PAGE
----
Is there any way to import AutoCAD DXF or DWG data?

I’ve looked through the interface, but I don’t see any option to import data from CAD software. I’m used to using CAD, and I can desgn my polylines very quickly and accurately there, while creating polylines in blender is slow, tedious, and imprecise.

As an example, I thought I would learn Blender by doing a quick and dirty animation of the puzzle cube from Hellraiser. It literally took me 10 minutes to design the two pieces needed in cross section, which could be extruded to make the actual pieces.

However, when I looked through Blender…there was no “import DXF” or “Import DWG” option. They’re simple lines, a 3D animation program should be able to get them into blender…I even tried selecting them and hitting Ctrl-C to put them on the clipbooard, then going into Blender and hitting ctrl-V, thinking “Surely Blender can take vector information off the clipboard…” but no dice.

Enable the Import DXF addon that comes installed with blender. Note the limited feature set

OK, that got the data in there…now all I have to do is figure out how to split off each shape as a separate object, since it merged everything into a single object. Why is there no simple toolbar with things like “Copy” and “Paste” in this program?

GAAAH! This program is so frustrating! Not only can’t I find an easy “copy/paste” or “split” function to make multiple objects or split off subobjects, even a 10-year old version of 3D studio max had a modifier stack where you could take an object, add an extrude modifier that you could easily edit, extruding along a given vector by an adjustable amount, with check boxes to cap the ends of the extruded shape…shouldn’t a program made 10 years later have something that intuitive and easy to learn?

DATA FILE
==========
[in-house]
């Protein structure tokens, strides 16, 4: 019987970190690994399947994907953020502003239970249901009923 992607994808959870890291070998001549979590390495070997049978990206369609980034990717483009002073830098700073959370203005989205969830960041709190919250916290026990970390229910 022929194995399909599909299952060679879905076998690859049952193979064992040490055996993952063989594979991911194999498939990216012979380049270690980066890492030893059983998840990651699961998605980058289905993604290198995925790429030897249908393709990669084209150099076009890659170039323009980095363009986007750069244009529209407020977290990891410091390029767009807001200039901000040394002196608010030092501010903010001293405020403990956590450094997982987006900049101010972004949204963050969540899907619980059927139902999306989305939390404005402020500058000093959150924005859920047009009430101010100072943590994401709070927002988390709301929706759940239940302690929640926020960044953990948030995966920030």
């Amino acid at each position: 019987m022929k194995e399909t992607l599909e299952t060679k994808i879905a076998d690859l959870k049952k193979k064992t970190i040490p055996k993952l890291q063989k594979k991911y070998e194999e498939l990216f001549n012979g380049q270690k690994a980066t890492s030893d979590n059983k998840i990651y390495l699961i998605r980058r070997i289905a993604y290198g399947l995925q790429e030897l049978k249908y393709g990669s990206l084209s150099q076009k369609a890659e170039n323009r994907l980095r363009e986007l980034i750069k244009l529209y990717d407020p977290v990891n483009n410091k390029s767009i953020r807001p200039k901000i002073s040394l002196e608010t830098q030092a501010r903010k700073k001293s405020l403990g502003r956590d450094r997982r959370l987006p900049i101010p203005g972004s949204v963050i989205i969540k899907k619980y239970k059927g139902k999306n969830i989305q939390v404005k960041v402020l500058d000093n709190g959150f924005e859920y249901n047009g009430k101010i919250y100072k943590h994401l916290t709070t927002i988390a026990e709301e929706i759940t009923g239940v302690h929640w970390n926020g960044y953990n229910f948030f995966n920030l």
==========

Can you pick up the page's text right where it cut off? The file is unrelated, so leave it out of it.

<shift+d> for a duplicate of selected
<alt+d> for an instanced duplicate of selected

<p> to seperate selection in editmode

It’s not Blenders fault that you have no idea how to use it and expect it to work like 3dsmax.
Blender is Blender, not a 3dsmax clone.

when u go to import DXF, try changing the default codec… it worked for me.

I found that it’s more useful to have a copy of old good 2.49b installed along with 2.5, rather than fight with new DXFimported (it’s not that hard, but guess I’m just a bit lazy). DXF import in 2.4 works flawlessly for 2D. Just import, save new .blend and continue in 2.5.

BUT 2.4 can be extremely slow with bloated and huge files. It’s wise to clean\purge them before import.

p.s. Guess it’s time to write 2.6 instead of 2.5. Just can’t change that stupid habit.

You can either follow Felix007’s advice, or prepare your drawing before saving it as dxf: polylines will be ignored, so you’ll need to explode those first. I typically select all objects, explode, select all, explode again, select all (and once more if you’re using nested blocks with polylines), export as dxf (usually 2000, other versions may work too), then import in Blender using the dxf import script that is provided with the add-ons, using Codec iso-8859-15.

So Ctrl-C for Copy and Ctrl-V for Paste (Windows standard since the very first Windows came out) are too easy eh?

Nice misquote. What I said was, why can’t it be as EASY to use as a 10 year old piece of software, not that it should be identical.